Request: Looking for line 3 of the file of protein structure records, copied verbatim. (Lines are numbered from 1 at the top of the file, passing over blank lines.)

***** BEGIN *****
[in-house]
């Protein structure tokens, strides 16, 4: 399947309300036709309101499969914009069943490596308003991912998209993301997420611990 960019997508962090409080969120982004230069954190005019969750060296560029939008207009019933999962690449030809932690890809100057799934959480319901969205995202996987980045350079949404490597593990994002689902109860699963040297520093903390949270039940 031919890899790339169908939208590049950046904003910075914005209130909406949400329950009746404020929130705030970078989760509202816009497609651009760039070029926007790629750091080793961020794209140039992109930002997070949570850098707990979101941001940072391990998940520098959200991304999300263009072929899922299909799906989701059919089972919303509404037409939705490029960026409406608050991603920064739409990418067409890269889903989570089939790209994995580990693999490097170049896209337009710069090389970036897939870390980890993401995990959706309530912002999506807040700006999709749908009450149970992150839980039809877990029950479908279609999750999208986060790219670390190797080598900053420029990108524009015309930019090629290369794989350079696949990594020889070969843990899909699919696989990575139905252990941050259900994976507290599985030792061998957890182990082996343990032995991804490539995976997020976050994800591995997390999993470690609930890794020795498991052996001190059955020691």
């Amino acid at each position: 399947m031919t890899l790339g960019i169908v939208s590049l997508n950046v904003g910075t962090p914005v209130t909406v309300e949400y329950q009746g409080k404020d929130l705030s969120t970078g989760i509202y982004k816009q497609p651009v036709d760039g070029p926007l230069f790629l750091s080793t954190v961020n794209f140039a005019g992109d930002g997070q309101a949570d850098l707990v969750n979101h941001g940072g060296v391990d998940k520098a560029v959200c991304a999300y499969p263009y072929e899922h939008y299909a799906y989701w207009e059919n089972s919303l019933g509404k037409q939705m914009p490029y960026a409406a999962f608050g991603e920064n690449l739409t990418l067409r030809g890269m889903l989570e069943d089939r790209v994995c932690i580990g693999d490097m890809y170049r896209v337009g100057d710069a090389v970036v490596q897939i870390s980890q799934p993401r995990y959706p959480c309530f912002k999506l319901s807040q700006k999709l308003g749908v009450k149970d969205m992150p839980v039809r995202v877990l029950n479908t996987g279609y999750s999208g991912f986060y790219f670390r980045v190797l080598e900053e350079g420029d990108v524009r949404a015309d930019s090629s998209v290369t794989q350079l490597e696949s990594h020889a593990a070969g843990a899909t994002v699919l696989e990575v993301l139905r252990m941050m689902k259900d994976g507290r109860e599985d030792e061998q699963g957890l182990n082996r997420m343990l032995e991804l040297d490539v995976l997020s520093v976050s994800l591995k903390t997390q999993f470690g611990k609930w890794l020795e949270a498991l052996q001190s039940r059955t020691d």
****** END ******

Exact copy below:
């Amino acid at each position: 399947m031919t890899l790339g960019i169908v939208s590049l997508n950046v904003g910075t962090p914005v209130t909406v309300e949400y329950q009746g409080k404020d929130l705030s969120t970078g989760i509202y982004k816009q497609p651009v036709d760039g070029p926007l230069f790629l750091s080793t954190v961020n794209f140039a005019g992109d930002g997070q309101a949570d850098l707990v969750n979101h941001g940072g060296v391990d998940k520098a560029v959200c991304a999300y499969p263009y072929e899922h939008y299909a799906y989701w207009e059919n089972s919303l019933g509404k037409q939705m914009p490029y960026a409406a999962f608050g991603e920064n690449l739409t990418l067409r030809g890269m889903l989570e069943d089939r790209v994995c932690i580990g693999d490097m890809y170049r896209v337009g100057d710069a090389v970036v490596q897939i870390s980890q799934p993401r995990y959706p959480c309530f912002k999506l319901s807040q700006k999709l308003g749908v009450k149970d969205m992150p839980v039809r995202v877990l029950n479908t996987g279609y999750s999208g991912f986060y790219f670390r980045v190797l080598e900053e350079g420029d990108v524009r949404a015309d930019s090629s998209v290369t794989q350079l490597e696949s990594h020889a593990a070969g843990a899909t994002v699919l696989e990575v993301l139905r252990m941050m689902k259900d994976g507290r109860e599985d030792e061998q699963g957890l182990n082996r997420m343990l032995e991804l040297d490539v995976l997020s520093v976050s994800l591995k903390t997390q999993f470690g611990k609930w890794l020795e949270a498991l052996q001190s039940r059955t020691d």